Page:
Back in 1980, I had the idea that I could become a Canadian poet by writing poems about Terrace, because I had read poets like Margaret Avison, who wrote about Toronto, and Margaret Laurence, who wrote about a small town in Manitoba. I thought, “If I write poetry about a small-town and BC, this will make me a Canadian poet,” but that didn’t really work. I lived 15 years in Terrace and one year in Prince Rupert, so I do think of myself as a British Columbian. I found out that a lot of native-born Vancouverites never think of going to the interior. They go to Toronto but not to Kelowna.

RT: GB, what are your thoughts on Williams’ impact on your writing?

GB: In high school I did what I thought all the kids did: read the poets we weren’t being fed in class. That’s how I got H.D., Hart Crane and William Blake, for examples. In first year at Victoria, we had that fat little anthology by Oscar Williams. There were two William Carlos Williams poems in it, one of them in the “humor” section. No professor showed me WCW. But when I found him I hung on tight—I was a kid on the road to Damascus.

RT: Speaking of influences: we’ve mentioned Anna Akhmatova a few times already in this discussion. GS, your Akhmatova translations and poems are appearing more steadily in your recent books. You note in “Letter to George Bowering” that you “can’t get [Akhmatova’s poem] to stay put in 1944” – instead your translations often bring her to modern-day Vancouver (so your “imitation” of her poem “Our Age,” about “decline of the West,” becomes about West Point Grey, for instance). What’s going on here? Why do Akhmatova’s words move so irresistibly into your 21st-century Vancouver?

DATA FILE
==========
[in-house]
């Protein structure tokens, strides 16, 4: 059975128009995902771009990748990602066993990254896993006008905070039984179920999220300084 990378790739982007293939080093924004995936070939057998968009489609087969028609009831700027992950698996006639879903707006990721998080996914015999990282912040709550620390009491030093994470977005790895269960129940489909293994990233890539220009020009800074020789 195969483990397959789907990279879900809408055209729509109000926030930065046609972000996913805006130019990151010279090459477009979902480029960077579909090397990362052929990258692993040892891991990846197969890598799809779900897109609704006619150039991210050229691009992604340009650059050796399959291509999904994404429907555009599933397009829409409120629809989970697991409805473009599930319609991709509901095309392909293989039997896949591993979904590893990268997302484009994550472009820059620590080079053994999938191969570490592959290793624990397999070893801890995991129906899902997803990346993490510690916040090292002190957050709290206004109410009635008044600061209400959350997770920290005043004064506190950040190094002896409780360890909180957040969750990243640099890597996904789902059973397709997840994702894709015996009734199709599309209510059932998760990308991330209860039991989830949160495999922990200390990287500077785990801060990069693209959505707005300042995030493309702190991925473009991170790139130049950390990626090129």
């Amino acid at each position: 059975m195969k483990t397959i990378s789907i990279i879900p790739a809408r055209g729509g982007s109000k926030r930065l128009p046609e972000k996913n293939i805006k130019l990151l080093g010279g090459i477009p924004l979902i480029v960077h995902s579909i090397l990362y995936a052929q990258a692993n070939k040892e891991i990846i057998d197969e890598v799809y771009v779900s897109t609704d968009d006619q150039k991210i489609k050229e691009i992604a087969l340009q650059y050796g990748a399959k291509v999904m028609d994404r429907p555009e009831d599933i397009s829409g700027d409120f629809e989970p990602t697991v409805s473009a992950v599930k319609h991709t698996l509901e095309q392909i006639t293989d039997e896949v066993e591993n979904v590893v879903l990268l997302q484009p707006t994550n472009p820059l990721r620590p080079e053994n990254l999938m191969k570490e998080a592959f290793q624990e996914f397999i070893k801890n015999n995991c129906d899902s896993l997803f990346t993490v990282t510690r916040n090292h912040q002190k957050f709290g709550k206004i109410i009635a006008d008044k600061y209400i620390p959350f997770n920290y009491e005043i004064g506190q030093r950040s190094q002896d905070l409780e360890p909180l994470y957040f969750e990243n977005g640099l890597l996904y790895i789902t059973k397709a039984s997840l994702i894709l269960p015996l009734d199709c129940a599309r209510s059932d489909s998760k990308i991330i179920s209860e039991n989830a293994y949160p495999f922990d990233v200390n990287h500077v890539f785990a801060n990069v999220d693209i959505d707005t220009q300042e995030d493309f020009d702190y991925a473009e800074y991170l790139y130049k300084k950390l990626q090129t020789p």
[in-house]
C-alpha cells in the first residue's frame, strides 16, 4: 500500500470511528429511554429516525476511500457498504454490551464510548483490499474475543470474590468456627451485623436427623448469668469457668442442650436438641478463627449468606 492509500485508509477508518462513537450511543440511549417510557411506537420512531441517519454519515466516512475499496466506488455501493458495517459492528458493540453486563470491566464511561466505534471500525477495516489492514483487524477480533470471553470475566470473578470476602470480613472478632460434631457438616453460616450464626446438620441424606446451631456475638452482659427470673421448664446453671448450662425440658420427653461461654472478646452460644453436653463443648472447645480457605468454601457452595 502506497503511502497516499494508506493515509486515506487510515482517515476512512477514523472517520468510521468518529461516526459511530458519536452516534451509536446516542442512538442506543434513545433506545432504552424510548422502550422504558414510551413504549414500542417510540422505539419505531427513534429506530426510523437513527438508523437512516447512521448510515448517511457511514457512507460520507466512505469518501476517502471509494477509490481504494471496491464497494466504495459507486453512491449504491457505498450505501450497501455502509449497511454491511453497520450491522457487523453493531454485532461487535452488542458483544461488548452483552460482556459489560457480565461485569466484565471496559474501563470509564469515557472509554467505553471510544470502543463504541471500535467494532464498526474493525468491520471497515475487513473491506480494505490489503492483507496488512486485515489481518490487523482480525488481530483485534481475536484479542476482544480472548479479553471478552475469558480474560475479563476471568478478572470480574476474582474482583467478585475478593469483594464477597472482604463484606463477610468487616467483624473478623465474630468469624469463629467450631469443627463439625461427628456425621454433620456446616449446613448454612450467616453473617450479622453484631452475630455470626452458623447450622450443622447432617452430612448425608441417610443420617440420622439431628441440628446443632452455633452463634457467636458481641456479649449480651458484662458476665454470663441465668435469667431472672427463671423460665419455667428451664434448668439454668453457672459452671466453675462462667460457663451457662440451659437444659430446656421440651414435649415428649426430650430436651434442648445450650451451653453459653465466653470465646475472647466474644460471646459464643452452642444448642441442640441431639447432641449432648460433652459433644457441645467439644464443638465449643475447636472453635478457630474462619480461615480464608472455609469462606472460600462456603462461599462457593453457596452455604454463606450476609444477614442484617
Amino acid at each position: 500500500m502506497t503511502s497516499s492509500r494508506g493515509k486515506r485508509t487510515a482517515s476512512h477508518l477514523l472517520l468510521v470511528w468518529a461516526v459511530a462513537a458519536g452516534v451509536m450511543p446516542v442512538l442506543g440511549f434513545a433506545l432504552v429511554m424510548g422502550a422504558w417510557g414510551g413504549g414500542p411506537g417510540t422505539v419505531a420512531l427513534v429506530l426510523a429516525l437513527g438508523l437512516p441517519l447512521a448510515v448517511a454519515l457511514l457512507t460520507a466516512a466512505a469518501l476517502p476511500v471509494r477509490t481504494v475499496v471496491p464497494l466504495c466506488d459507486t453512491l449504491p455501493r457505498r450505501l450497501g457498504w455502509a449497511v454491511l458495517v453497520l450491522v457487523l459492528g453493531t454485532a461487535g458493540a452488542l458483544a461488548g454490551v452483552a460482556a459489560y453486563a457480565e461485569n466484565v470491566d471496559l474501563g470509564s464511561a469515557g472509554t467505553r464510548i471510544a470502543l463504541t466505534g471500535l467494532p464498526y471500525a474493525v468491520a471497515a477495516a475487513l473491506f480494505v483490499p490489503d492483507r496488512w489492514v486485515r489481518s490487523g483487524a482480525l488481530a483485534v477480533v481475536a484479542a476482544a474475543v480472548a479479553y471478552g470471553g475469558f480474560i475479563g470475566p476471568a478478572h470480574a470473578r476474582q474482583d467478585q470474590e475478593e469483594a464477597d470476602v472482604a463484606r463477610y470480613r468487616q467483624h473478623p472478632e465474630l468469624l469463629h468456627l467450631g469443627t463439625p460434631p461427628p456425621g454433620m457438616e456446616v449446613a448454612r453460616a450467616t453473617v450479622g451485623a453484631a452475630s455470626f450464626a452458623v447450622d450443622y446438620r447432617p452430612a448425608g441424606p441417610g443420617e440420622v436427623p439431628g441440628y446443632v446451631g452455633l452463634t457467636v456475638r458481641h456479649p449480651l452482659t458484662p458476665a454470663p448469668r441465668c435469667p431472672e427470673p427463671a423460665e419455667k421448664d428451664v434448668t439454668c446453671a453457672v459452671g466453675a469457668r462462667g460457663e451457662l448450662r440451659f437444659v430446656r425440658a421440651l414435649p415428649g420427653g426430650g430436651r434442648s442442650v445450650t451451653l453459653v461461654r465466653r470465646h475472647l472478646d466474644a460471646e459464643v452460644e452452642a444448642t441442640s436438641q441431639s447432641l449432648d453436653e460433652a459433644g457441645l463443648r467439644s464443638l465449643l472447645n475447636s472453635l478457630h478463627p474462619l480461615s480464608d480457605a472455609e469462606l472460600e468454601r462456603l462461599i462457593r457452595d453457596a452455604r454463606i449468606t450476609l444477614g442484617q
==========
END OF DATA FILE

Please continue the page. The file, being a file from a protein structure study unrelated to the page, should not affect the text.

GS: I spent a few weeks in Moscow—maybe it was only about 10 days—in 1991. I met some people there and I got interested in the Russian language. I began learning to read Russian poetry, and I was drawn to Akhmahtova. She was a very modern poet for her own time. She belonged to a group called the Acmeists, “acme” being the height of realism. She’s very much a realist poet.

I connect with her because I think of myself as a realist. I used to call it simply an “aboutist,” I wrote poems that were about something. That was in reaction against Language Poetry, which turned the arrow of reference back on the poem itself. Akhmatova broke with the reigning poetic movement of the time, which was symbolism, and began writing this very precise, realistic poetry (like Marianne Moore said, “plain [language] which dogs and cats can read”).